TIFF review: Dead Souls

Wang Bing's eight-hour doc about a dark chapter in Chinese history is a monumental and intensive cinematic experience


DEAD SOULS WAVE D: Wang Bing. France/Switzerland. 495 min. Sep 7, 9:45 am, AGO Sep 14, 3 pm AGO. See listing. Rating: NNNN


Shot between 2005 to 2017 and clocking in at eight hours and 15 minutes, Dead Souls is likely the most intensive cinematic experience to be had at this year’s festival. The latest monumental work from documentarian Bing is a deep dive into a little-known aspect of Chinese history in intimate detail: hard-labour camps in the Gobi Desert where Mao’s government sent “rightists” to be re-educated in the late 50s/early 60s.

The film mostly comprises oral testimonies of elderly survivors, who recount bureaucratic machinations, daily life, starvation, cannibalism, small acts of generosity and family sacrifice.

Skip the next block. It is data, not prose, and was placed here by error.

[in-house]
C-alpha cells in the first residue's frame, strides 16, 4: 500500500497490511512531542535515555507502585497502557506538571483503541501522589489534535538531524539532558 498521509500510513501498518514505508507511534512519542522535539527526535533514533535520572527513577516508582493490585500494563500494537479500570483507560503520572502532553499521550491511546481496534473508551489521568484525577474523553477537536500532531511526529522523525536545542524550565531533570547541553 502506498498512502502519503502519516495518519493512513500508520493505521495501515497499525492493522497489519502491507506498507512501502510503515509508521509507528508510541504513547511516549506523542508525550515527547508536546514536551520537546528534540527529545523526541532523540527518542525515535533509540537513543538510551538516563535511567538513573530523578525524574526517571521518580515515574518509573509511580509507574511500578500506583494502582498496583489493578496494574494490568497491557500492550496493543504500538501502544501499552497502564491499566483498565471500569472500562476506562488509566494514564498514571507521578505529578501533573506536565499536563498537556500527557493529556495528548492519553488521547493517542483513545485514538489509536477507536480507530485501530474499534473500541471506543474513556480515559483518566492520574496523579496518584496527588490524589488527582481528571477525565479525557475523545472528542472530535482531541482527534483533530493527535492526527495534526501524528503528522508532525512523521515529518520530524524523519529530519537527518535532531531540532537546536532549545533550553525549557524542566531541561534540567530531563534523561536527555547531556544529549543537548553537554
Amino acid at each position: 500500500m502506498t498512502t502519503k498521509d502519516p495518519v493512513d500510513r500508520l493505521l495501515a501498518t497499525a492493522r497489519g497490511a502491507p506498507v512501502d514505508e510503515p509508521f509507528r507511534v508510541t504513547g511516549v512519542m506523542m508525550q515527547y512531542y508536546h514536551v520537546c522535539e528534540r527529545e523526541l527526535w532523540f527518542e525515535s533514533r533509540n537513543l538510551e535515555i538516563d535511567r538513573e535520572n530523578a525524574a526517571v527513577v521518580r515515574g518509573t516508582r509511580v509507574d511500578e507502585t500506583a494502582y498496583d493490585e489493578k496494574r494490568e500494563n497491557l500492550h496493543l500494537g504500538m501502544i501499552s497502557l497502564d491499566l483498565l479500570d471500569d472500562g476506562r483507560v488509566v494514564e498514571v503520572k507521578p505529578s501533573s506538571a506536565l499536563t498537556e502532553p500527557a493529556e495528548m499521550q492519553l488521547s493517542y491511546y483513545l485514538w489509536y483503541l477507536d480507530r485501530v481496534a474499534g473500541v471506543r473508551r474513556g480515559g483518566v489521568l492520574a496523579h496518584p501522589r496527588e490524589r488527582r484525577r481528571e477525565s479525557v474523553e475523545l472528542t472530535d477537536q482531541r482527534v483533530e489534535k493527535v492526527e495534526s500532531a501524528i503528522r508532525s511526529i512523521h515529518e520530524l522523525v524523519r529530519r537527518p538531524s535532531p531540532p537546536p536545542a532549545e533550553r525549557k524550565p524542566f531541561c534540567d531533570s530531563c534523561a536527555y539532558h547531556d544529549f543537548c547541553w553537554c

Taken together, it’s an overwhelming and damning portrait, but the film’s power lies in heartbreaking, idiosyncratic and overlapping details. Bing films in his signature flat style, and as the hours tick by, differences and similarities in emotional tenor from speaker to speaker – some are garrulous, others reserved, some bedridden and gasping out stories, almost all are men – add transcendent dimensions to these tales of trauma and survival.

The final wordless sequence is unforgettable and shocking in its simplicity.

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